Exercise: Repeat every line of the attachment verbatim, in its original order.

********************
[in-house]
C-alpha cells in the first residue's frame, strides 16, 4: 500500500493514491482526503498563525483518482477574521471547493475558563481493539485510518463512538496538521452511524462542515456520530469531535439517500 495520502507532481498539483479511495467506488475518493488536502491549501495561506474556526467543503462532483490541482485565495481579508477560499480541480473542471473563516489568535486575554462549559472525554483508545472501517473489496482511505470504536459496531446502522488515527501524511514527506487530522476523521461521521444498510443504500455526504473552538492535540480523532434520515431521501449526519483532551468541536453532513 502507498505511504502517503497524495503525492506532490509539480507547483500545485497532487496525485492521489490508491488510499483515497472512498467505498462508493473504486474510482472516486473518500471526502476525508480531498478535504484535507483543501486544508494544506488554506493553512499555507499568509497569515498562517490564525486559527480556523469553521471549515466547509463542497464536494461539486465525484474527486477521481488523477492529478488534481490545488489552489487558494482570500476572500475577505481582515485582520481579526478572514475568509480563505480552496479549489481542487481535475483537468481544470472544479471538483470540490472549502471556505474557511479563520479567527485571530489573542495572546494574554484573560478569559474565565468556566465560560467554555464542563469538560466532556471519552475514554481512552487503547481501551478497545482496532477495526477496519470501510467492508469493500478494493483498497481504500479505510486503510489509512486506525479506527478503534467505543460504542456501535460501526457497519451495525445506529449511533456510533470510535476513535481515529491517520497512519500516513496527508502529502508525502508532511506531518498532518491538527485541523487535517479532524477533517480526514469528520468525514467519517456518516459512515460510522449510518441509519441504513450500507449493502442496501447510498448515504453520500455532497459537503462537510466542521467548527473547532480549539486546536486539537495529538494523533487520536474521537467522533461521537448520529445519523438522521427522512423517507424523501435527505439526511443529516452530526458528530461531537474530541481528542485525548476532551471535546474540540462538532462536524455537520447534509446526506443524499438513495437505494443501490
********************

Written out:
[in-house]
C-alpha cells in the first residue's frame, strides 16, 4: 500500500493514491482526503498563525483518482477574521471547493475558563481493539485510518463512538496538521452511524462542515456520530469531535439517500 495520502507532481498539483479511495467506488475518493488536502491549501495561506474556526467543503462532483490541482485565495481579508477560499480541480473542471473563516489568535486575554462549559472525554483508545472501517473489496482511505470504536459496531446502522488515527501524511514527506487530522476523521461521521444498510443504500455526504473552538492535540480523532434520515431521501449526519483532551468541536453532513 502507498505511504502517503497524495503525492506532490509539480507547483500545485497532487496525485492521489490508491488510499483515497472512498467505498462508493473504486474510482472516486473518500471526502476525508480531498478535504484535507483543501486544508494544506488554506493553512499555507499568509497569515498562517490564525486559527480556523469553521471549515466547509463542497464536494461539486465525484474527486477521481488523477492529478488534481490545488489552489487558494482570500476572500475577505481582515485582520481579526478572514475568509480563505480552496479549489481542487481535475483537468481544470472544479471538483470540490472549502471556505474557511479563520479567527485571530489573542495572546494574554484573560478569559474565565468556566465560560467554555464542563469538560466532556471519552475514554481512552487503547481501551478497545482496532477495526477496519470501510467492508469493500478494493483498497481504500479505510486503510489509512486506525479506527478503534467505543460504542456501535460501526457497519451495525445506529449511533456510533470510535476513535481515529491517520497512519500516513496527508502529502508525502508532511506531518498532518491538527485541523487535517479532524477533517480526514469528520468525514467519517456518516459512515460510522449510518441509519441504513450500507449493502442496501447510498448515504453520500455532497459537503462537510466542521467548527473547532480549539486546536486539537495529538494523533487520536474521537467522533461521537448520529445519523438522521427522512423517507424523501435527505439526511443529516452530526458528530461531537474530541481528542485525548476532551471535546474540540462538532462536524455537520447534509446526506443524499438513495437505494443501490